Fifty-three percent of Iowans have a favorable view of the former president and 45% hold an unfavorable view, according to a Des Moines Register/Mediacom survey released on Monday.
The release of the poll comes less than a week before the former president’s rally Saturday at the Iowa State Fairgrounds in Des Moines. In his first trip to Iowa since he lost last November’s presidential election, Trump is swooping into the state whose caucuses for a half century have kicked off the presidential nominating calendar.
Trump’s favorable ratings are his highest ever in Des Moines Register polling. According to the survey, which was conducted Sept. 12-15, he’s viewed favorable by 73% of self-identified evangelicals and 68% of rural voters. But the poll points to a wide gender divide, with 61% of men viewing Trump favorably, but 52% of women seeing him in an unfavorable light. There’s also an expected huge partisan gap between Democrats and Republicans, with independents split on their views of the former president.
Iowa was once a key presidential battleground state in presidential elections, but Trump captured the Hawkeye State by 9 points in his 2016 White House victory and by 8 points in last November’s reelection defeat.
While Trump’s current favorable ratings are above water in Iowa, President Biden stands at just 37% favorable and 61% unfavorable in the same survey, his worst marks ever in Des Moines Register polling.
Trump’s marks among Iowa Republicans put him in the same league as GOP Gov. Kim Reynolds, who holds a 90% favorable rating in the poll among those in her party, and he tops longtime Republican Sen. Chuck Grassley, who’s at 81% favorability.
“I did not foresee the day when Donald Trump would be 10 points more popular with Iowa Republicans than the venerable Chuck Grassley,” the survey’s pollster, J. Ann Selzer, told the Des Moines Register.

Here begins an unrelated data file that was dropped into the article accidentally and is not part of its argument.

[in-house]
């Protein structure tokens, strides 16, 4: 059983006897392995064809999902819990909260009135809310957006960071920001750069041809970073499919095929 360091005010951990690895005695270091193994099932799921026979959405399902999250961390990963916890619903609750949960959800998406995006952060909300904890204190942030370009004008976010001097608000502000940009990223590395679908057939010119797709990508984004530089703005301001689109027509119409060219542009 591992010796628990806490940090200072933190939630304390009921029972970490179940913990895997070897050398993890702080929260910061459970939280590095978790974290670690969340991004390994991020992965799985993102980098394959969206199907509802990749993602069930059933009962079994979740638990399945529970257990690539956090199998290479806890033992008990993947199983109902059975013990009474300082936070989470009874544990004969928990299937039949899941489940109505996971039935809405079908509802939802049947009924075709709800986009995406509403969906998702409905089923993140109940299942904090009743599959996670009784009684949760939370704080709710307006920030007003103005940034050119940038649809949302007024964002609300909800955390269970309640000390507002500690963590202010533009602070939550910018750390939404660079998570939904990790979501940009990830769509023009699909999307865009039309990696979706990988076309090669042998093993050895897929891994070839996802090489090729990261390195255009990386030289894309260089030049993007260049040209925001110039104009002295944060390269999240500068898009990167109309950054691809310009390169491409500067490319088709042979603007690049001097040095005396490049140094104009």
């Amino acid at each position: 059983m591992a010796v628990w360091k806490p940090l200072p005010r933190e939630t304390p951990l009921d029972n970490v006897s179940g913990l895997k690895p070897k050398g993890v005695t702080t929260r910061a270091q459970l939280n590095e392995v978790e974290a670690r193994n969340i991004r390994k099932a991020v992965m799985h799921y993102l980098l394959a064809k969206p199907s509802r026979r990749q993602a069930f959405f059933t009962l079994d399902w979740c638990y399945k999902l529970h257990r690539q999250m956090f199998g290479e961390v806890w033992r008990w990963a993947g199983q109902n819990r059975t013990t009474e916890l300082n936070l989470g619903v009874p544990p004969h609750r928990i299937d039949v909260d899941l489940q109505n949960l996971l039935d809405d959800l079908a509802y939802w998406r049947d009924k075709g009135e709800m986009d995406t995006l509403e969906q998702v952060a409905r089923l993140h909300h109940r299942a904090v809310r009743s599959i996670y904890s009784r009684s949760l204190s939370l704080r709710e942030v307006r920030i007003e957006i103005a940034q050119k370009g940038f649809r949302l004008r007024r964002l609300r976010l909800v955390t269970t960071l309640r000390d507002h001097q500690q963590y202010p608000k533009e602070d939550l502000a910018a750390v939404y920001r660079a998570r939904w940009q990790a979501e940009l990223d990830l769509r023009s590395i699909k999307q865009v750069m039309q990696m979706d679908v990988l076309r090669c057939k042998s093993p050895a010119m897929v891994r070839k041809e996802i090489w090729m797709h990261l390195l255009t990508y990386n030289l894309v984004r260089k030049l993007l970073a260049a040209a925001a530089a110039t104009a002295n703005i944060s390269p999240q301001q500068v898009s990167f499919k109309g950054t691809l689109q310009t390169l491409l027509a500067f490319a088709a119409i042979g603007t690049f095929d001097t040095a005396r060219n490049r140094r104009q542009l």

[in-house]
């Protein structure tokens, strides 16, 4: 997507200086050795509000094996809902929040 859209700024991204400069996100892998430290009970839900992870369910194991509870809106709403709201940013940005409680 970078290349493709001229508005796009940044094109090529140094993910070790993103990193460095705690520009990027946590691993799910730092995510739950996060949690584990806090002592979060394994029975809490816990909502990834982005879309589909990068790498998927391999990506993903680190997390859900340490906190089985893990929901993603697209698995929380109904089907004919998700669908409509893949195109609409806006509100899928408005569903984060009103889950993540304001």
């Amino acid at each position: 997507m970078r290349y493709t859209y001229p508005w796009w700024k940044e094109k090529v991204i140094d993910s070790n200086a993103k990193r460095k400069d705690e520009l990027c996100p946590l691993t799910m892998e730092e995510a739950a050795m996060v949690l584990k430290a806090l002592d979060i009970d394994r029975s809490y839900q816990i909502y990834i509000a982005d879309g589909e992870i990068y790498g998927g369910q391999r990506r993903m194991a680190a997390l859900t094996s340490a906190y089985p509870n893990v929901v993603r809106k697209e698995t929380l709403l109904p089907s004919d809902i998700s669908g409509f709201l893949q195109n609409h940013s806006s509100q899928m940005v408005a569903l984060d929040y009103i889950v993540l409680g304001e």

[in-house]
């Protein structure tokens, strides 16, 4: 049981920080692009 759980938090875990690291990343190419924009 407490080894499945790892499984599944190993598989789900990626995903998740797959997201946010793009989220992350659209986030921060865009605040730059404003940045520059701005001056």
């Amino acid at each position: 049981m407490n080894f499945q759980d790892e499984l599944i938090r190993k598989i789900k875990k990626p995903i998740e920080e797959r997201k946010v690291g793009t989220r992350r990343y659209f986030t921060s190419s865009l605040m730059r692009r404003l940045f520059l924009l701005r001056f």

Trump, who remains very popular and influential with Republican voters and politicians nationwide, has continued to play a kingmaker’s role in GOP primary politics as he repeatedly flirts with making another presidential run in 2024 to try and return to the White House.
Trump issues what appears to be warning shot
A source close to the former president’s political orbit tells Fox News that comments Trump made in a new interview – where he said that if he runs again for president, most other Republicans would “drop out” and that he would beat those who challenged him – can be interpreted as a kind of warning shot.
Trump remains the overwhelming front-runner in all of the extremely early polls in the 2024 Republican presidential nomination race. But Florida Gov. Ron DeSantis has seen his standing among conservatives nationwide skyrocketed over the past year and a half thanks in large part to his combative push back against COVID-19 restrictions amid the pandemic.
“I don’t think I will face him,” Trump said in an interview with Yahoo Finance when asked about possibly facing DeSantis in a 2024 GOP presidential nomination showdown. “I think most people would drop out, I think he would drop out.”
But Trump touted that “if I faced him, I’d beat him like I would beat everyone else.”
The adviser close to Trump’s political orbit, who asked to remain anonymous to speak more freely, told Fox News he doesn’t think DeStantis is “going to jump into a primary against the president. I truly believe there is zero chance of that happening.”
The source added that Trump’s comments in the Yahoo Finance interview can be interpreted as a warning shot to other potential challengers for the 2024 GOP presidential nomination but “that gives too much credit to a worry that they would get in, because I don’t know that there is a tremendous concern.”
DeSantis, who faces a potentially challenging reelection next year, continues to spark more 2024 speculation with his political trips outside of the Sunshine State. He was in western New York state on Tuesday, keynoting a fundraiser as he continues to haul in big bucks as he gears up for his 2022 reelection campaign.
DeSantis pushed back against 2024 speculation last week, telling Fox News’ host Sean Hannity “I’m not considering anything beyond doing my job.”
“We’ve got a lot of stuff going on in Florida. I’m going to be running for reelection next year and we’re also working on a lot of things in the state beyond just the governor’s race,” the governor emphasized Thursday night on Fox News’ “Hannity.”
The source did not dispute a Washington Post story on Monday that top Trump advisers had to talk the former president out of announcing a 2024 bid in August, as Biden’s poll numbers dropped amid the turbulent U.S. exit from Afghanistan.
The source said the story was “over hyped” but “not an unfair representation of what happened,” adding that Trump’s “serious about looking at this stuff.”